Maybe you’ve found 50 potential products, but you can’t pick one to sell. They all have pros and cons, so which do you choose?
Maybe you’re taking in too much information and your head feels like it’s about to explode. There’s so much data out there, so many people telling you to do one thing or another. How do you know what’s right?
Or maybe you’re simply afraid to fail. What if you make a huge investment and the product turns out to be a flop? What if you end up wasting all your time and money?
Here’s the good news: your are normal! Every entrepreneur goes through this process, at some point. As an entrepreneur, you have to become very comfortable with chaos. You’ll never truly have all your ducks in a row.
So, how do you get out of your slump? Here are three things that have helped me when I’ve felt stuck:
What is the purpose of your company, or any company? Is it good customer service? Is it to add more jobs? Is it to have the best quality products in the whole world?
There’s really only one ultimate purpose of a company, and while it might sound greedy, it’s true. Companies exist to make money. Without money, you can’t have good customer service, and you can’t build a quality product. If you want to give back and help others, you need to have the resources to do so.
You can measure every action in your day with one simple question: is this action ultimately going to help me make more money? If the answer is yes, you’re not wasting your time! This will help you streamline your goals; you’ll know what things you should be focusing on so you can put all your energy in the right place.
If you have a sense of entitlement, you won’t make it as an entrepreneur. Unfair things happen; the longer I live, the more people I find who try to cheat me and take advantage of me. What matters is how you deal with those people. Over time, you’ll accept that you’re going to get beat up along the way, but that you’ll learn from your own mistakes and other people’s mistakes. You’ll grow stronger and wiser.
When I feel like I’m being beaten down, I like to imagine myself in a boxing ring. I’m getting hit over and over, but every hit teaches me how to block better, how to move quicker, and how to work harder so I’m ready for the ring again.
This is by far the most tangible method I use to get unstuck. When you’re dealing with customers, talking to suppliers, and making business partnerships, emotional intelligence is an invaluable skill to have. You need to be able to connect with people to succeed.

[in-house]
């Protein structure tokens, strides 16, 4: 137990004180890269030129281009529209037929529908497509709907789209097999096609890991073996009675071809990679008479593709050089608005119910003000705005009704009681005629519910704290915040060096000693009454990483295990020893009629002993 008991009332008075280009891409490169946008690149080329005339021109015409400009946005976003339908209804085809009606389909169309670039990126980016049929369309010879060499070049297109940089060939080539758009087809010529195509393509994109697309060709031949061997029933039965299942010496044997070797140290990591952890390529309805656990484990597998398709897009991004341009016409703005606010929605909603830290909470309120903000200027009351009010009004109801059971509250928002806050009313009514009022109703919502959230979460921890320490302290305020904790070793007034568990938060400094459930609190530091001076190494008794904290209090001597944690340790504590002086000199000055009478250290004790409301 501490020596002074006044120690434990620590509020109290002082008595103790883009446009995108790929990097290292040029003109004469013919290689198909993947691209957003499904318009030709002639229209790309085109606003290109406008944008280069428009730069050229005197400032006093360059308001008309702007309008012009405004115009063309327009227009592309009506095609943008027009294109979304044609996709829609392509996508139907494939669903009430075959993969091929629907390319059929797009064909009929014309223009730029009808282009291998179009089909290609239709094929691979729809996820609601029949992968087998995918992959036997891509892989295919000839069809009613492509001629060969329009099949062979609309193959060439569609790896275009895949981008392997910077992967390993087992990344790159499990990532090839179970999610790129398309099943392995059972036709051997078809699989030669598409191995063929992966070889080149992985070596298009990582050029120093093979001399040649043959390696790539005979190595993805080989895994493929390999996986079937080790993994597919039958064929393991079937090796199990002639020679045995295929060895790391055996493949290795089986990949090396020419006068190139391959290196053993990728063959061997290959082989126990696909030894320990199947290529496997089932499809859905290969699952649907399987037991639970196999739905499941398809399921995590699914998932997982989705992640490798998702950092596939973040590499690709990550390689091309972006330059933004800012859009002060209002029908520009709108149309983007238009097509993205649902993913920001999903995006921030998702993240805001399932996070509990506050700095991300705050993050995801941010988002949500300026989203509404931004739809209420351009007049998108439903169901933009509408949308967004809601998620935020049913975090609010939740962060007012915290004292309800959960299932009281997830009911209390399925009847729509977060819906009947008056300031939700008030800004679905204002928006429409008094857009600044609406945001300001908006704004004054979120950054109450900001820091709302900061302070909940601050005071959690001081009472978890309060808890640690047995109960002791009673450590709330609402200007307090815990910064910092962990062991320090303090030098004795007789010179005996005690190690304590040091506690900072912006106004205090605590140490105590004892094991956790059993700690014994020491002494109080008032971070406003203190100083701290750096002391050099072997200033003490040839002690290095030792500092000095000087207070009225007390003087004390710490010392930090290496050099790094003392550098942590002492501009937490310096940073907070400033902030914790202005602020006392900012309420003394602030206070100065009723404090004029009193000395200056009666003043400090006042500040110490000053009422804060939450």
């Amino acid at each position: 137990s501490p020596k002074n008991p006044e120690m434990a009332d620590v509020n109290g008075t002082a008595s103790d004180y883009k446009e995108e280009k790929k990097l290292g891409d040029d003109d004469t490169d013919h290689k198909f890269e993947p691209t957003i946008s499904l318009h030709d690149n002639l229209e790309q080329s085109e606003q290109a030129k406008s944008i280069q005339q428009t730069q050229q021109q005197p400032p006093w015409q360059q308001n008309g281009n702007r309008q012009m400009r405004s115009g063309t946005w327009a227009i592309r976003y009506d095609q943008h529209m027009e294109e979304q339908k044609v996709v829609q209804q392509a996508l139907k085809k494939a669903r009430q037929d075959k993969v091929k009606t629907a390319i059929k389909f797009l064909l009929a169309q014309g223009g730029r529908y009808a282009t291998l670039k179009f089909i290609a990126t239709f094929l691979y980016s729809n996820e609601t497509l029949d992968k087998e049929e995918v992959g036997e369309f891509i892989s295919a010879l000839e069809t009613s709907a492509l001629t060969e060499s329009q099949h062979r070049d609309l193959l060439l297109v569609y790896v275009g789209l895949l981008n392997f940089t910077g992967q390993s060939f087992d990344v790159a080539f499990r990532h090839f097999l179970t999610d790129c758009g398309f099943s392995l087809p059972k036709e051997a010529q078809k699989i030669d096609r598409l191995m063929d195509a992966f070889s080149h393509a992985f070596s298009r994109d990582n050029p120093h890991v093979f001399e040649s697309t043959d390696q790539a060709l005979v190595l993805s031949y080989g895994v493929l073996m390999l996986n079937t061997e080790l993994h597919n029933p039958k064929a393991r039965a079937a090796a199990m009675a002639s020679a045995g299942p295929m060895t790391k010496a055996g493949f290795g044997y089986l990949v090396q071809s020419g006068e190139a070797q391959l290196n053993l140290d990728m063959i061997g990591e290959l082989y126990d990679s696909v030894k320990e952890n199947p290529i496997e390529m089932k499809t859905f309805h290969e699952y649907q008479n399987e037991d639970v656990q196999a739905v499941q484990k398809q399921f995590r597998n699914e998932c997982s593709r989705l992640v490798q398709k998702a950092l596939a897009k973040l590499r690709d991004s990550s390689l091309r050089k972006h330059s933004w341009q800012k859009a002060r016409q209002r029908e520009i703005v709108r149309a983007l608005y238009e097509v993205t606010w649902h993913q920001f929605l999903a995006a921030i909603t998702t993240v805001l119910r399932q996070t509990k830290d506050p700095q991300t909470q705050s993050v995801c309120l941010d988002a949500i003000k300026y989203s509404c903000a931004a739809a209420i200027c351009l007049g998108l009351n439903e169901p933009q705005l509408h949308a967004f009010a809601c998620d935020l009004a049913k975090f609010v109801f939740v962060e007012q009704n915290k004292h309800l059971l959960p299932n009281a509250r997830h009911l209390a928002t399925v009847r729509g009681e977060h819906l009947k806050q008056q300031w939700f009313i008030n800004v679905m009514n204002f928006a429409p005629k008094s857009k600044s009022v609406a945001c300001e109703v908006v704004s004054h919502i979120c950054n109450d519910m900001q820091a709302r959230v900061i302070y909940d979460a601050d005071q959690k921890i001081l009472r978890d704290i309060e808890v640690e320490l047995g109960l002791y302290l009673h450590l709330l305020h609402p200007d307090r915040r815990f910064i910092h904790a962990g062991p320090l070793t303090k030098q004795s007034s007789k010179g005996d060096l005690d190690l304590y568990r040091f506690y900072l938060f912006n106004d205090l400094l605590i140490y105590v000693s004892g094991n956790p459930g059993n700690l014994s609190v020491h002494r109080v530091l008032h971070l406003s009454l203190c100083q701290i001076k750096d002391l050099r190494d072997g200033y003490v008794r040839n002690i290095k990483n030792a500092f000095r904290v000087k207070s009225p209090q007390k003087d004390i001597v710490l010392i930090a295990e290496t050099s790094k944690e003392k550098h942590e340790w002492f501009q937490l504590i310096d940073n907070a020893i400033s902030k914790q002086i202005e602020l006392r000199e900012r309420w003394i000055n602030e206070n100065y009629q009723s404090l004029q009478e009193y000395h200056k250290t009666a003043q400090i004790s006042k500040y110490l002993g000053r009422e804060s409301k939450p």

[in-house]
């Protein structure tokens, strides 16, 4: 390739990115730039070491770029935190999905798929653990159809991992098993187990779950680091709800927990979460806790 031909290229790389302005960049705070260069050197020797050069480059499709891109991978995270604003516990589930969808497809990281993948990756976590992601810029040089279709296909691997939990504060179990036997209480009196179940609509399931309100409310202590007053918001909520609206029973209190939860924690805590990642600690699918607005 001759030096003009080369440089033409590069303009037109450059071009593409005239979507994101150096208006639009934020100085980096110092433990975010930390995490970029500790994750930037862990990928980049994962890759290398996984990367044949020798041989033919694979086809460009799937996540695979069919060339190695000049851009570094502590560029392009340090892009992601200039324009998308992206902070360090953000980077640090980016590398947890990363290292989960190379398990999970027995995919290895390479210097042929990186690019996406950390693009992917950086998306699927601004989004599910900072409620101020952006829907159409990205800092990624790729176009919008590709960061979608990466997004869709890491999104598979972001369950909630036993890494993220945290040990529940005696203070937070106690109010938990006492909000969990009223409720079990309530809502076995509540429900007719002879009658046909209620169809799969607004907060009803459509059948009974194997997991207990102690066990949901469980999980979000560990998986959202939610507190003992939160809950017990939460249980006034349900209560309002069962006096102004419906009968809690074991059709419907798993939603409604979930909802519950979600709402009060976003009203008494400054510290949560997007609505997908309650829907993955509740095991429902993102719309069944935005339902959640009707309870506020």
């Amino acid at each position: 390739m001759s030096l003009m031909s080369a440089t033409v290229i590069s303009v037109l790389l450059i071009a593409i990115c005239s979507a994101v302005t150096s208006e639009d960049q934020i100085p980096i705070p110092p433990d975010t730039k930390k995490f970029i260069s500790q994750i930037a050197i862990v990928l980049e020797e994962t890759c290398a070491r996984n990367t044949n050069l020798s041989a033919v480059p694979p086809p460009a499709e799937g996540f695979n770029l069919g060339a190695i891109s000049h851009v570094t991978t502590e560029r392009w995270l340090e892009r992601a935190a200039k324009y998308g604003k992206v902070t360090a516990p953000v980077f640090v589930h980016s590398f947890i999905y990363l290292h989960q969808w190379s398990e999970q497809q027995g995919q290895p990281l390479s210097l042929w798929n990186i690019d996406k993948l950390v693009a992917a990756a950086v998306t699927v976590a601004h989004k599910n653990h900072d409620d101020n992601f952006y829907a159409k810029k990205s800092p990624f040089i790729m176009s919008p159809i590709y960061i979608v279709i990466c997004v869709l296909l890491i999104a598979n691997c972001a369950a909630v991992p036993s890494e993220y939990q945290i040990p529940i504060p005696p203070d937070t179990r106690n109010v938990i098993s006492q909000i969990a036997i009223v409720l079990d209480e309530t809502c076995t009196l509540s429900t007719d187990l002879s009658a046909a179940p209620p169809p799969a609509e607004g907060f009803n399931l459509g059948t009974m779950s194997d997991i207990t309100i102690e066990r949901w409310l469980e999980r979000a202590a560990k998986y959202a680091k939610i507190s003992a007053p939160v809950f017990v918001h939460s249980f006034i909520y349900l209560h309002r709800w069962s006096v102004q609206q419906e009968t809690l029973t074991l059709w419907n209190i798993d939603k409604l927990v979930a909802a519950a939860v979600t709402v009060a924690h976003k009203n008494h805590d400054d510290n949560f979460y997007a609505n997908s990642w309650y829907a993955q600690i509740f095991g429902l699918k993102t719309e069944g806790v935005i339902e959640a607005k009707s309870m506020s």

However, when making business decisions, you need to let the data and the facts drive what you do. When you’re looking at a bunch of products and trying to choose one, don’t let emotion get in the way. Let the facts determine your decision.
Here’s a strategy: make a chart. List all the pros and cons, all the opportunities and the risks, of each product. Create a point system and tally up the points based on the pros and cons, so you can see, factually, which product is the best choice. Using a chart helps to remove the subjective, emotional element of the choice, so you’re letting only the facts guide you.
Whatever you do, remember this: don’t stop acting. You can think and analyze as much as you want, but if you don’t act, you’ll never get anywhere. You can think, “I’m going to go running someday,” every day, but until you actually put on your jogging pants and run out the door, you haven’t done anything.
There will be risks involved, just like there are with everything you do, but you just need to keep moving. Even when you get stuck, you need to push forward. The best way to get unstuck is to just do something, to stop thinking and start acting. Once you start acting, you’ll build momentum, and you won’t stop.
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